By Brien Posey, Contributor
Although network documentation is always a good idea, it's especially important for service providers and value-added resellers (VARs). Documenting your customers' networks can make the troubleshooting process much more efficient when problems arise. These same network documents can also help you spot areas of your customers' networks that may need to be upgraded, giving you the possibility of earning extra revenue. Finally, good network documentation proves that you adhere to industry best practices, and could be your best defense should a customer ever file litigation against you for something network-related.
There are a number of network documentation products available that can assist with the documentation process, and Windows Vista also has mapping capabilities built in. Some of the more well-known network documentation applications include:
Create a network documentation policy
A network documentation policy should detail what aspects of a network need to be documented, especially each server. A documentation policy also communicates to each administrator exactly what is expected of them regarding the documentation process.
Create a network topology diagram
Ideally, you want this map of the network's topology to include each network segment, the routers connecting the various segments, and the servers, gateways and other major pieces of networking hardware that are connected to each segment. For larger networks, you may have to create a general segment map and make more specific maps of each individual segment.
Document server names, roles and IP addresses
While the information included in a network topology diagram is not necessarily specific, there is certain information that you should include for each server, even if that information has to be placed in an appendix. For each server, list the server's name, its IP address and the role that the server is performing (DNS, DHCP, mail server, etc.). Keep in mind that a server may be assigned multiple IP addresses or have multiple NICs, so you should document that information too.
Create a change log for each server
When a server fails, the failure can often be traced to a recent change. As a part of the network documentation, consider making a log book for each server for documenting changes such as patch and application installations and modified security settings. Not only will the log help you troubleshoot future problems, it can help you rebuild the server in the event of a catastrophic failure.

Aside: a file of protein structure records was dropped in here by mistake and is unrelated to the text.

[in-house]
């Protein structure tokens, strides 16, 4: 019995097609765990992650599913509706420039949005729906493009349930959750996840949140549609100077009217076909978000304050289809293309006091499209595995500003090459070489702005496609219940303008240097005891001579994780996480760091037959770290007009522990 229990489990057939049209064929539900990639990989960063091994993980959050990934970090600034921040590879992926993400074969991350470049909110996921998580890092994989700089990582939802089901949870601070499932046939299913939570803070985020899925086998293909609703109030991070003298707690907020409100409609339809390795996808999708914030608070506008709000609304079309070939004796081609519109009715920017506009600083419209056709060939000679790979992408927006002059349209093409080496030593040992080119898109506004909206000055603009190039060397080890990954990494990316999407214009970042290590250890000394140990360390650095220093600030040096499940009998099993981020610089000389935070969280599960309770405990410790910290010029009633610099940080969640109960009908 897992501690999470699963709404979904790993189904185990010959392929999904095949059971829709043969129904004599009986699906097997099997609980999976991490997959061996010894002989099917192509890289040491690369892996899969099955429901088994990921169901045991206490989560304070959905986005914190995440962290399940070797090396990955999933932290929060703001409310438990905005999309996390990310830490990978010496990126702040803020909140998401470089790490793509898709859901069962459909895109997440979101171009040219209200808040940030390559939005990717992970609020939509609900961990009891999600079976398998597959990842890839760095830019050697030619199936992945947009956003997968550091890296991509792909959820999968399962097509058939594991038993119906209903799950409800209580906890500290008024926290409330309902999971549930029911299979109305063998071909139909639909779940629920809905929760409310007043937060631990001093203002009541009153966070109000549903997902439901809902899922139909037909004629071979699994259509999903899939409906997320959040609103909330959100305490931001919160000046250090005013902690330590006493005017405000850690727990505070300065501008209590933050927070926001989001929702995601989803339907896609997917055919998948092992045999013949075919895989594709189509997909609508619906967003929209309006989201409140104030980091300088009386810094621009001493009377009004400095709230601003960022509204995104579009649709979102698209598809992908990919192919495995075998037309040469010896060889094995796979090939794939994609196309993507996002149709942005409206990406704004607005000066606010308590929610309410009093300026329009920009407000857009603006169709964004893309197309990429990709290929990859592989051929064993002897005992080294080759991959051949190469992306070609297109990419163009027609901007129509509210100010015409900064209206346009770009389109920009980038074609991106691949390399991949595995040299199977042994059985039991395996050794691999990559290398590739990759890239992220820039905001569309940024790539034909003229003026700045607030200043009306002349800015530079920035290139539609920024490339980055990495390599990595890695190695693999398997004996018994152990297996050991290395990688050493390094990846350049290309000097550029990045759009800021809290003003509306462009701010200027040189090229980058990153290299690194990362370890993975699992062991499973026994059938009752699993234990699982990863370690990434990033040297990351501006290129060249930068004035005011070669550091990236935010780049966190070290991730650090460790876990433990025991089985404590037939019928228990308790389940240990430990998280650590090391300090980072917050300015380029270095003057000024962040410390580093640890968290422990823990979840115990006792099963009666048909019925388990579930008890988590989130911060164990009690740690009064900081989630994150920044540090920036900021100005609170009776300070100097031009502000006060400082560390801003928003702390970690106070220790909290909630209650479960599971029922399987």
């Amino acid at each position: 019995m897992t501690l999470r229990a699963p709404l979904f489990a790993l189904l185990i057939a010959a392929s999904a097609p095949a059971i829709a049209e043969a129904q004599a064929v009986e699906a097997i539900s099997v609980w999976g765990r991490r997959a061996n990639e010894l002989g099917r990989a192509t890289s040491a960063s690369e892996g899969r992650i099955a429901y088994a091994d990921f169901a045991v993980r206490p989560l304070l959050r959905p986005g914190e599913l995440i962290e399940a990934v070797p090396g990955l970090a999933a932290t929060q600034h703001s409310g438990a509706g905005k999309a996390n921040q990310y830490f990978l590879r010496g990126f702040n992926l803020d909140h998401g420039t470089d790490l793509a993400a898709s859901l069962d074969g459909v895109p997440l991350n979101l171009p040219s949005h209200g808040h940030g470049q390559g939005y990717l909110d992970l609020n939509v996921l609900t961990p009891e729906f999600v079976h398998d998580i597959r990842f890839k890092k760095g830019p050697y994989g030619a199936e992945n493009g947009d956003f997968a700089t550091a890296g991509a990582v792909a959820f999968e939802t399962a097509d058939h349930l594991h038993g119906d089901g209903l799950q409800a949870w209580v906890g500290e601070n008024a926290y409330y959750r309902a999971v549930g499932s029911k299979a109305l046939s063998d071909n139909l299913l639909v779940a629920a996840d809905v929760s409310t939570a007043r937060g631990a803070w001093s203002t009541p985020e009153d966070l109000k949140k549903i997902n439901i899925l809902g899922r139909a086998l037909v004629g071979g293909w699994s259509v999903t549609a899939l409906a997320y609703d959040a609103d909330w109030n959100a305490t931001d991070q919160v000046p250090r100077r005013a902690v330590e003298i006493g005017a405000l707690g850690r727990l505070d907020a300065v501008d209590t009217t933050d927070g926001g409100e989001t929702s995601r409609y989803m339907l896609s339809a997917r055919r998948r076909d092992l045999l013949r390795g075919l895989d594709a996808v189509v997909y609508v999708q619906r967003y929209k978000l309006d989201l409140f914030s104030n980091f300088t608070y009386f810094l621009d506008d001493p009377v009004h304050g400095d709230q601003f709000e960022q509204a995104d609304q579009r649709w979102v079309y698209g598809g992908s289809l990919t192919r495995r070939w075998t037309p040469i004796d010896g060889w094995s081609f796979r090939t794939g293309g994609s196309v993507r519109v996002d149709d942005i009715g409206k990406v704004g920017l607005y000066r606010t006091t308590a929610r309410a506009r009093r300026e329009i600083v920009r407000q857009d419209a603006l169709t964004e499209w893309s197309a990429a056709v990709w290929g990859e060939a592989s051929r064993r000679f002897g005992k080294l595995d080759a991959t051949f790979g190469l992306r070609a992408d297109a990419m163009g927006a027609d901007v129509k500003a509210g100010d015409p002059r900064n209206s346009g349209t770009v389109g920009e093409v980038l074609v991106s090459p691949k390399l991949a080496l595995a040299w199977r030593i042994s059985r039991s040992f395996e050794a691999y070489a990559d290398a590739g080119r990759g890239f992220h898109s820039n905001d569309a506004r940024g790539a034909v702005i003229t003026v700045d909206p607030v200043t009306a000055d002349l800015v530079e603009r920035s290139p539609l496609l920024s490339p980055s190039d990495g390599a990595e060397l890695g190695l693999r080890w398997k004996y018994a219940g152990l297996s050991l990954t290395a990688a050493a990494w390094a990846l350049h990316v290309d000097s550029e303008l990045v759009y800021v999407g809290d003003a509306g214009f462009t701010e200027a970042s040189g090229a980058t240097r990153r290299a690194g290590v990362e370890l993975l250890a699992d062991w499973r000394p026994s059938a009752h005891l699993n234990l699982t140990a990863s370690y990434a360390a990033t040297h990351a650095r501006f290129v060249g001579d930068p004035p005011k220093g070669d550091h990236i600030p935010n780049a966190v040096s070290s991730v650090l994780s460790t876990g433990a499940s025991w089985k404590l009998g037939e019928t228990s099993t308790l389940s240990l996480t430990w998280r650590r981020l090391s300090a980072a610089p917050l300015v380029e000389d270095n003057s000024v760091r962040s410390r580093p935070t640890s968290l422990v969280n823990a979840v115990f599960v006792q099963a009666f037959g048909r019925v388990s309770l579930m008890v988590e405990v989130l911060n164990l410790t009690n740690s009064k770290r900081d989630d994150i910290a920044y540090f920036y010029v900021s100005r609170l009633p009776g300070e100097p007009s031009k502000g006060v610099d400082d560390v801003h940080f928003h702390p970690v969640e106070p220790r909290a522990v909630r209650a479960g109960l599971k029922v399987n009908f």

Document software versions and proof of licenses
Document the applications and their versions running on each server. You might also include a copy of the software license or a receipt within this documentation just in case your customer becomes involved in a software audit.
Document hardware components
I have talked about documenting individual servers, but it's equally important to document switches, routers, gateways and other networking hardware. The documentation should include information such as:
- How is the device connected to the network?
- How is the device configured?
- Does a backup of the configuration exist?
- What firmware revision is the device running?
- Is the device configured to use a password? (Don't include the actual password, but you can include a password hint or a reference to the password being written in a notebook that is stored in the safe.)
Document the Active Directory
I could probably write a book on Active Directory documentation, but here are a few things that you should consider documenting:
- The names of the domains in the forest.
- The Active Directory site structure.
- Where the various servers exist within the Active Directory hierarchy.
- The location and contents of each group policy.
- Any external trusts that may exist.
Document your backup procedures
Backup is your customer's best defense against a catastrophe, but it will do little good if nobody can figure out how to use it. Be sure to document the backup software used and its version (very important). You will also want to document the tape rotation scheme, a general description of what's included in each backup job and where the backup tapes are stored.
I once had a client ask me to do a consulting project for them. They gave me a thorough and well-written copy of their network documentation to review ahead of time. But when I got on site, I realized that none of the hardware was labeled. All of the servers looked identical and there was no way to differentiate between them.
Get a label maker and label all servers, critical hardware components (gateways, routers, etc.) and the most important cables. This will make it easy to identify the various pieces of hardware listed in your network document.
Evaluate your documentation
For more resources on network documentation
Tutorial on network documentation and auditing
Network documentation tips for IT solution providers
The last step in the documentation process is to evaluate your network documentation to make sure that it's sufficient for you and your customer's needs. Think of your network documentation as a critical part of your disaster recovery strategy. When the first draft of your documentation is complete, you must ask yourself if it's good enough to help someone with no prior knowledge of the setup to rebuild the network from scratch in the event of a catastrophe. If the answer is yes, then you've done a good job on the documentation.
About the author
Brien M. Posey, MCSE, is a Microsoft Most Valuable Professional for his work with Windows 2000 Server and IIS. Brien has served as CIO for a nationwide chain of hospitals and was once in charge of IT security for Fort Knox. As a freelance technical writer he has written for Microsoft, CNET, ZDNet, TechTarget, MSD2D, Relevant Technologies and other technology companies. You can visit Brien's personal website at www.brienposey.com.
This was first published in April 2008